Remember when a Minnesota federal judge, Patrick Schiltz, described Michael Bryce Williams, the leader of the attack on the police station, as a "good person who made a terrible mistake"? Noting that it’s "easy to understand" why the killing of George Floyd had affected Williams, Judge Schiltz sentenced Williams to just 27 months in prison.

Contrast this to Matthew Bledsoe, who was just sentenced to four full years for scaling the wall of the Capitol, entering the building for 22 minutes, and shouting, "This is our house. We pay for this s***. Where’s those pieces of s*** at?" He didn’t burn, break, or steal anything. The judge didn’t sympathize with his grievance and note that he never had a criminal record and just made a mistake that day. "I do view this as a very serious case, and you are facing serious prison time," said Judge Beryl Howell in rebuffing Bledsoe’s apology on sentencing day.

And speaking about a fundamentally good person who made a mistake – what about the case of Ryan Nichols? He is charged with assaulting a police officer for having a crowbar and discharging a pepper spray can in defense of innocent people being pepper-sprayed, but there is no evidence he did anything with it. The charging documents make it clear that he wasn’t even apprehended on the spot and was only caught through Facebook snitches placing him in the Capitol. He didn’t break anything or harm anyone, yet the entire arrest was built upon his political views and things he said.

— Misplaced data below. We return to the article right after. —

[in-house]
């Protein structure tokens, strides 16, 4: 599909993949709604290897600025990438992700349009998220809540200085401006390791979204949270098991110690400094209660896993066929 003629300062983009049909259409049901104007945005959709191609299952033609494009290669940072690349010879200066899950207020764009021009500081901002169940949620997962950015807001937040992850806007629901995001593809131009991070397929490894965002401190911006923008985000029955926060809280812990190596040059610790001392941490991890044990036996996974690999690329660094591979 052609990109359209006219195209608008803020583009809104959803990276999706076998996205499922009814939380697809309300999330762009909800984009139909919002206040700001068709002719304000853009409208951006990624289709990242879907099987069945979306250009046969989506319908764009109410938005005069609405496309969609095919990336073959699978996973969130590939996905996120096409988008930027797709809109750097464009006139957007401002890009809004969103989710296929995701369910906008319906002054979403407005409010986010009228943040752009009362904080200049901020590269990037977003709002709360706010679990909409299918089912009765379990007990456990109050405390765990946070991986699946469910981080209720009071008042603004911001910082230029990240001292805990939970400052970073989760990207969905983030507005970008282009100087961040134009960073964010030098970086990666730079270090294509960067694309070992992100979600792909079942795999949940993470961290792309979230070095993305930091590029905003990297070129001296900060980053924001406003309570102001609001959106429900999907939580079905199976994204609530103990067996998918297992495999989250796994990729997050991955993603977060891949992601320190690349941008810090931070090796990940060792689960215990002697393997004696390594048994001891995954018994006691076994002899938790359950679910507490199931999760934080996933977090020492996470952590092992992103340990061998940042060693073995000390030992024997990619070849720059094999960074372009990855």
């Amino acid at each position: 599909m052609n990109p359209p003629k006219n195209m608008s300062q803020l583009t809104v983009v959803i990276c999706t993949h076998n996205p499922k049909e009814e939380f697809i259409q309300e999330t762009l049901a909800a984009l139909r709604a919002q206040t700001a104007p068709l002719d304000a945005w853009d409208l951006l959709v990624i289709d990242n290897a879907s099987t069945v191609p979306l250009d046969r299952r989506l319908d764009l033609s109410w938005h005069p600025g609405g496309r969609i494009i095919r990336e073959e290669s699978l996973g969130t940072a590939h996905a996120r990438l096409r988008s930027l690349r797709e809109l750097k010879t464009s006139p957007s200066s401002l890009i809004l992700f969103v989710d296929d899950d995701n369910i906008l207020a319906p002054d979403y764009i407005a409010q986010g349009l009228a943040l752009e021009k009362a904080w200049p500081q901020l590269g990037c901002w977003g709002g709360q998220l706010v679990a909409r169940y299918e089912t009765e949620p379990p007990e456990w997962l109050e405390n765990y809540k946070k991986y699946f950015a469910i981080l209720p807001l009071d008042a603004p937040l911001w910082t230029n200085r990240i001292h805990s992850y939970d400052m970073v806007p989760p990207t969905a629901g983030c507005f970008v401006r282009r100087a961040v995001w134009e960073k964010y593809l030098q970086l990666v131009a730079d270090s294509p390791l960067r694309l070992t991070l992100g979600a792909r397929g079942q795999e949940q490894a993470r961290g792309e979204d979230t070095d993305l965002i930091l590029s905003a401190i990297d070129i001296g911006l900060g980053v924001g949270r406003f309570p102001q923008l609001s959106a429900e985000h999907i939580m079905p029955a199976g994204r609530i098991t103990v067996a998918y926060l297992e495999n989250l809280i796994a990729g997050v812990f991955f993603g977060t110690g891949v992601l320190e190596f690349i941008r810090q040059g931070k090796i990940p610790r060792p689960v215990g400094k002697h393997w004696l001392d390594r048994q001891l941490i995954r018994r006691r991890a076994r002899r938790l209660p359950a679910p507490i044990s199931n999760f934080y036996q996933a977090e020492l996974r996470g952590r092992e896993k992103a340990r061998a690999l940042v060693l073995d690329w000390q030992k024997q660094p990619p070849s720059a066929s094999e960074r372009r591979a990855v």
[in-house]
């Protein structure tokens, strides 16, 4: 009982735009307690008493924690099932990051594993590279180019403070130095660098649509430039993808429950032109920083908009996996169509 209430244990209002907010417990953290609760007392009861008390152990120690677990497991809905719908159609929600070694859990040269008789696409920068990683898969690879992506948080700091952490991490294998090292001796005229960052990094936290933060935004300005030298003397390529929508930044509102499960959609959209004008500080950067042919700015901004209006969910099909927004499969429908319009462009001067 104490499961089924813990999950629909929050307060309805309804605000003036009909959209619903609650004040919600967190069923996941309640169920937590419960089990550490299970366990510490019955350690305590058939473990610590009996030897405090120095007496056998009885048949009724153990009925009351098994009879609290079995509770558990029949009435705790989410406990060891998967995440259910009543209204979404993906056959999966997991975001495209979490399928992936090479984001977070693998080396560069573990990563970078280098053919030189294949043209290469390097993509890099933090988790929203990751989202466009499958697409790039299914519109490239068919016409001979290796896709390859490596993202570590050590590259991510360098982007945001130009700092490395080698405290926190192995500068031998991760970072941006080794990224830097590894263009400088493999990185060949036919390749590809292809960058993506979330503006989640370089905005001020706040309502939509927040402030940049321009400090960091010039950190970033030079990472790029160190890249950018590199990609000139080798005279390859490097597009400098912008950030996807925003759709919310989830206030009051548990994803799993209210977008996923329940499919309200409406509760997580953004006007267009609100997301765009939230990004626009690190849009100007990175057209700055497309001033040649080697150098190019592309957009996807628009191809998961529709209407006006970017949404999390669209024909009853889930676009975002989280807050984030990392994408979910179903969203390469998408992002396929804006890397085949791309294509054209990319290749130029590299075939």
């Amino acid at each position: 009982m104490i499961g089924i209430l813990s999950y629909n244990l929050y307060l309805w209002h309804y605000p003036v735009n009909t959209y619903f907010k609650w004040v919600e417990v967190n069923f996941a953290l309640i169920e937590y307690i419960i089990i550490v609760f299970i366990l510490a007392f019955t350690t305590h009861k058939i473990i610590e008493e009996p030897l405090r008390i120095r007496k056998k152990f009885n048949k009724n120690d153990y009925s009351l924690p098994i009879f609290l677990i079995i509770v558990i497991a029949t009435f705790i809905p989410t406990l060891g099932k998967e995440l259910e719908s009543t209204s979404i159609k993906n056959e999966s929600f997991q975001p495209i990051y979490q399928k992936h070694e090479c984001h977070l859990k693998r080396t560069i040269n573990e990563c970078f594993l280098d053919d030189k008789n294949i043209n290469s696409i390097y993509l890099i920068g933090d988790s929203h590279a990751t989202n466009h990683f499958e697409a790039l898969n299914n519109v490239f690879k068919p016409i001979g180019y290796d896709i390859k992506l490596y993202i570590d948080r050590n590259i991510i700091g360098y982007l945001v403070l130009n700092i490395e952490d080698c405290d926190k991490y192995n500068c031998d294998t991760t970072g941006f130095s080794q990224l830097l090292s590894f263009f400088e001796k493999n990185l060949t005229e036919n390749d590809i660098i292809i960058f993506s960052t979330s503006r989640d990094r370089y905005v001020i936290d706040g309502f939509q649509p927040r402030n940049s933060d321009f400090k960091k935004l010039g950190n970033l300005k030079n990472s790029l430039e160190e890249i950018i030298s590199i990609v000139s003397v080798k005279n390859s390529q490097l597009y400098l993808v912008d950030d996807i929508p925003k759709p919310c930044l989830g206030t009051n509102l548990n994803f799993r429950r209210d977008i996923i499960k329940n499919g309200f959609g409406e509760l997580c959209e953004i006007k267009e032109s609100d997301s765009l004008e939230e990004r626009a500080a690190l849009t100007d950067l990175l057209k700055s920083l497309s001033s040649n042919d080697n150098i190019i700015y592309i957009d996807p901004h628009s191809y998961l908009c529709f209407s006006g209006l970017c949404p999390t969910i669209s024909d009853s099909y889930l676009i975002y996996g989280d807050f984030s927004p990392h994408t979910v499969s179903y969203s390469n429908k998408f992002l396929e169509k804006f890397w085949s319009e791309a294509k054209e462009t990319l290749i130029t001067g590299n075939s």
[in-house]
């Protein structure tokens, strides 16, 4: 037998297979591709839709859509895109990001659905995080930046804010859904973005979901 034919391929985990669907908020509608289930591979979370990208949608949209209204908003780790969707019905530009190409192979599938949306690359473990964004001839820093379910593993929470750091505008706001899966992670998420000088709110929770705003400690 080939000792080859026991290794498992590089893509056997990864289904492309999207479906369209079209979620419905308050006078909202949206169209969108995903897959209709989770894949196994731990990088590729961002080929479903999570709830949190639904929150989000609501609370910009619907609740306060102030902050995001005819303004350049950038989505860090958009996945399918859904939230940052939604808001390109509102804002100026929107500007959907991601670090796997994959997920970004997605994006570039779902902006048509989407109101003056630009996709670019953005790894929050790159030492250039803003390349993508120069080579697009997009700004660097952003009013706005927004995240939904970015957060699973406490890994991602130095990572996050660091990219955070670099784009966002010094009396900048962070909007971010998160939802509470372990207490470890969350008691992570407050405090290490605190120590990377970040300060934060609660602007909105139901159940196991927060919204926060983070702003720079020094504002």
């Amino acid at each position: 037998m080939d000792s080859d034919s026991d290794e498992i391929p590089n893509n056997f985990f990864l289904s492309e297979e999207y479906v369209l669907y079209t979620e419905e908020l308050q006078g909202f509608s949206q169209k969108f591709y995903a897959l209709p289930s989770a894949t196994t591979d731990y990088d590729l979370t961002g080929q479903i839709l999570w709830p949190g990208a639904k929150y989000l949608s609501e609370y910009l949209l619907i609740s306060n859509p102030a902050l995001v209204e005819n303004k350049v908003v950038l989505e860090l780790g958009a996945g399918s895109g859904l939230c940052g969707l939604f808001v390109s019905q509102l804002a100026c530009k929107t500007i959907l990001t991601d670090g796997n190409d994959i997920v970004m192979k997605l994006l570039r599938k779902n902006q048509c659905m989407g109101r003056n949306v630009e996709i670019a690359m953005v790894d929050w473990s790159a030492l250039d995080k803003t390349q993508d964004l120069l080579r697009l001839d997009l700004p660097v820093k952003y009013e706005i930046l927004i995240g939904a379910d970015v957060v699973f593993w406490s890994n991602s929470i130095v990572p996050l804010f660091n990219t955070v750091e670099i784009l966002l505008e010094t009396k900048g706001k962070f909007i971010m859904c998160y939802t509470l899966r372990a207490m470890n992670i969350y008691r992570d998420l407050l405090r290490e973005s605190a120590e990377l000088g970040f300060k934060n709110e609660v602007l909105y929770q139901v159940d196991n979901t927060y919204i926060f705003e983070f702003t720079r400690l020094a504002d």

Remember the suspect who got home detention for knocking out the Minneapolis officer? Nichols has been in jail for almost two years pretrial and is facing potentially more than a decade in prison. Nichols is a veteran of the Marine Corps who spent his time rescuing people and dogs from hurricanes. He is a search and rescue specialist helping people before first responders can come to the scene of a natural disaster. He appeared on Ellen DeGeneres’ show, and she was so moved by his work that she offered to pay for his honeymoon with his new wife. Instead, Ryan and his wife decided to use the money to buy a rescue boat.

He certainly made a mistake, but how do you square his treatment with that of Michael Bryce Williams or Brayshaun Gibson, neither of whom lived as honorable a life, for knocking out an officer or burning down a police station?

Remember Richard Barnett, the Arkansas man photographed with his feet on a desk in Nancy Pelosi’s office? Nobody will suggest he didn’t do anything wrong, but contrast that to the overtly violent and destructive acts of so many throughout the BLM/Antifa riots who never faced any punishment. This man was held pretrial without bail for four months!

Then there were the peaceful protesters at the Capitol who were merely singing “God Bless America” and had no clue what was about to unfold. They were legitimately beaten and pepper-sprayed by the police for no reason.

Can you imagine the federal government or D.C. government settling with them to pay for injury? And unlike the people blocking an interstate highway, they had the right to protest there.

There’s a legal maxim, “Summum jus summa injuria,” which means extreme justice is extreme injustice. It’s all the more appalling when parallel federal courts in this country mete out zero justice to truly violent and unrepentant criminals who happen to align with their political beliefs.